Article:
An oversight report reveals conflicting visions of testing IRS systems that generate tax information under the 2010 health care law.
(Bacho / Shutterstock)
The IRS oversees about $2 billion of IT systems connected with the Affordable Care Act, including data systems used to confirm enrollment in health insurance for tax purposes and to determine eligibility for premium subsidies, which are paid directly to insurance carriers but tabbed as advance tax credits connected with individuals and families receiving coverage.
According to a report from the Treasury Inspector General for Tax Administration, ACA connected systems at the IRS, in particular the Coverage Data Repository, which serves as the authoritative source of enrollment data for the IRS, need to be tested on an interagency basis with the federal and state exchanges where coverage is purchased.
The TIGTA audit report, dated June 2, 2015, and released Sept. 8, determined that IRS was increasing risks to systems development, management controls and security by not completing testing of new systems releases internally, before moving on to interagency testing. The audit report also found that planned interagency testing with federal and state exchanges was not completed before the start of the 2015 tax filing season.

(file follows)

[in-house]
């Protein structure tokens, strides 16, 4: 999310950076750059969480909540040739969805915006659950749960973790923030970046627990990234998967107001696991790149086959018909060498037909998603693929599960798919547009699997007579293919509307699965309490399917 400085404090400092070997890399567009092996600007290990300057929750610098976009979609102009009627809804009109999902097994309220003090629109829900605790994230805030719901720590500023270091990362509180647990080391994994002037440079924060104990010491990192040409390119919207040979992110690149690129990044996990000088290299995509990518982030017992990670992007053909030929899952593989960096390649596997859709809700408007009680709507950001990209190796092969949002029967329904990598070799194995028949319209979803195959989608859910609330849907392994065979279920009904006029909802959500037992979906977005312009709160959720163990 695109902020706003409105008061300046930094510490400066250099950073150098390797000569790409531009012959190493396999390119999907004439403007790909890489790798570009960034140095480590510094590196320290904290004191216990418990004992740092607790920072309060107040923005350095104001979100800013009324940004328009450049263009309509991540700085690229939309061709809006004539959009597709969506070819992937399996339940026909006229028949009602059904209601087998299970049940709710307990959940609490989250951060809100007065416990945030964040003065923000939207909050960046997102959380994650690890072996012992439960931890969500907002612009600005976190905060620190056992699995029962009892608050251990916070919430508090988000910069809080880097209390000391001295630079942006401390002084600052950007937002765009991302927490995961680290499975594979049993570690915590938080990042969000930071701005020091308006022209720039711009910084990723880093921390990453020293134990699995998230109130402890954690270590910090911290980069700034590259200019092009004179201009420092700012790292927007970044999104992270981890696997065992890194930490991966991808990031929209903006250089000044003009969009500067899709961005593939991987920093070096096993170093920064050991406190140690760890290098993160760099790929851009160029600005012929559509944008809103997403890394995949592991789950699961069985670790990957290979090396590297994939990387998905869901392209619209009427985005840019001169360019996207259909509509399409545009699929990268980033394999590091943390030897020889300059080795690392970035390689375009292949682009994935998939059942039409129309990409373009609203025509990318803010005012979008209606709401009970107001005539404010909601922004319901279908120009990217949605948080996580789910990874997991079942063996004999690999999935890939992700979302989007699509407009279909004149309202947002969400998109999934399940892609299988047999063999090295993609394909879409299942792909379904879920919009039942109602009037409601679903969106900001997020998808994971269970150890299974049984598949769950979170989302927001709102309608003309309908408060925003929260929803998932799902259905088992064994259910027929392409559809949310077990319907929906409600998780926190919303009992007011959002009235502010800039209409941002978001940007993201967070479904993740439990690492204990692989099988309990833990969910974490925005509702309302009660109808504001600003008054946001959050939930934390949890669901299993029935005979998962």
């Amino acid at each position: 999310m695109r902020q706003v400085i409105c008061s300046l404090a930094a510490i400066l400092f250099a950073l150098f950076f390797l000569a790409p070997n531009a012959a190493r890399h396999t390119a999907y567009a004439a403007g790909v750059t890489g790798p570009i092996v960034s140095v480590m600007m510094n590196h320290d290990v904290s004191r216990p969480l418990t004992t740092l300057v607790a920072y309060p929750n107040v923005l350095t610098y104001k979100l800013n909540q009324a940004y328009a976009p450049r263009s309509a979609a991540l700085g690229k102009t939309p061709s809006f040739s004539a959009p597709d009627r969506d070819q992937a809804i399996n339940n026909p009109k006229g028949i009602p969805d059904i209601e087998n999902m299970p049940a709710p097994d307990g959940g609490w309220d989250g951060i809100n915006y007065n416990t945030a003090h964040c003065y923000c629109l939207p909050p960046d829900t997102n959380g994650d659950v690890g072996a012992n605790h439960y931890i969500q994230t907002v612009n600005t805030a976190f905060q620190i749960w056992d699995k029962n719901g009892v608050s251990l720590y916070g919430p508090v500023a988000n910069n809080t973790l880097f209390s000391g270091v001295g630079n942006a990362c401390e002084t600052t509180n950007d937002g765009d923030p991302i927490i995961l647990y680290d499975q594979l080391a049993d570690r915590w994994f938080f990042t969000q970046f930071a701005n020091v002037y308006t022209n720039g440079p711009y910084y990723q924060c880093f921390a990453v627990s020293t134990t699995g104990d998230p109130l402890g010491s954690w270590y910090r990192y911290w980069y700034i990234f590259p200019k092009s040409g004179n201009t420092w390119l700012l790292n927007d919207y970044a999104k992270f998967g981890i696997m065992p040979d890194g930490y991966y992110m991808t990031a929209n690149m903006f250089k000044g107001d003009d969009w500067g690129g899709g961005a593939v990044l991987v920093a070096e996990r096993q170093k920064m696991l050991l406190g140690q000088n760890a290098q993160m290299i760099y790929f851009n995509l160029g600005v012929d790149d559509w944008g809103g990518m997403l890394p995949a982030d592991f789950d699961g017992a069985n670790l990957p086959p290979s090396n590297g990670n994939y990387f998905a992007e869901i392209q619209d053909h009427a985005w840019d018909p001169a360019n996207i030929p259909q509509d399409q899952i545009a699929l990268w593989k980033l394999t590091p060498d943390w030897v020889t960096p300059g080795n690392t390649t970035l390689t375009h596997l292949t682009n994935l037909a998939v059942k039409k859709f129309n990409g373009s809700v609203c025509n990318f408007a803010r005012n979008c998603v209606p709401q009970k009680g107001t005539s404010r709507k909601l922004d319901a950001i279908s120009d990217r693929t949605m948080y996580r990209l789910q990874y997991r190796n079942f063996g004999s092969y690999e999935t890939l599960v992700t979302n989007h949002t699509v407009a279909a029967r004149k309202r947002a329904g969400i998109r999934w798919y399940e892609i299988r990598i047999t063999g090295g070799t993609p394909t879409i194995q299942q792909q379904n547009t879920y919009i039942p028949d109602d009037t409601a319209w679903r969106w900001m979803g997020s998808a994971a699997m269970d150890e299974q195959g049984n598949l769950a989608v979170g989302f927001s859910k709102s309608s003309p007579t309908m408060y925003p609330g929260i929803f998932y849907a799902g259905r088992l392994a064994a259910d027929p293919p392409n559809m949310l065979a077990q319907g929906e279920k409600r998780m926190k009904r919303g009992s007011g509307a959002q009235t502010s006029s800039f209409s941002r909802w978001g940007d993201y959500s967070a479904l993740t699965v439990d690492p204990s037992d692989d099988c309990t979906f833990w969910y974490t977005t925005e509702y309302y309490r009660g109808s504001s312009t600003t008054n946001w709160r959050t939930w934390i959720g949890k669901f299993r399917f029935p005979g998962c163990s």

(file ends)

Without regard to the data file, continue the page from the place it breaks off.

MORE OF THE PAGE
"It is imperative that the IRS ensures that all its information technology projects, including those associated with the implementation of the [ACA], are capable of performing the tasks they are designed to perform," J. Russell George, Treasury Inspector General for Tax Administration, said in a statement.
IRS CTO Terrence Mulholland pushed back against two key TIGTA recommendations in the report. In comments dated April 14, 2015, he said that the CDR system is tested in conjunction with the Data Hub, an ACA system that pings various government databases with queries to determine eligibility for coverage under the health care law.
The CDR, Mulholland wrote, is tested to see if it receives data from the Data Hub and replies appropriately, but direct testing between CDR and federal or state exchanges is not necessary because those systems do not directly connect. Mulholland also said that the IRS, which uses agile methodology in systems development, reserves the right to decide whether release-level testing of IRS systems and interoperability tests should be conducted in sequence, or overlap.
"Without this flexibility, development, test, and deployment efforts would have been severely hampered," Mulholland wrote.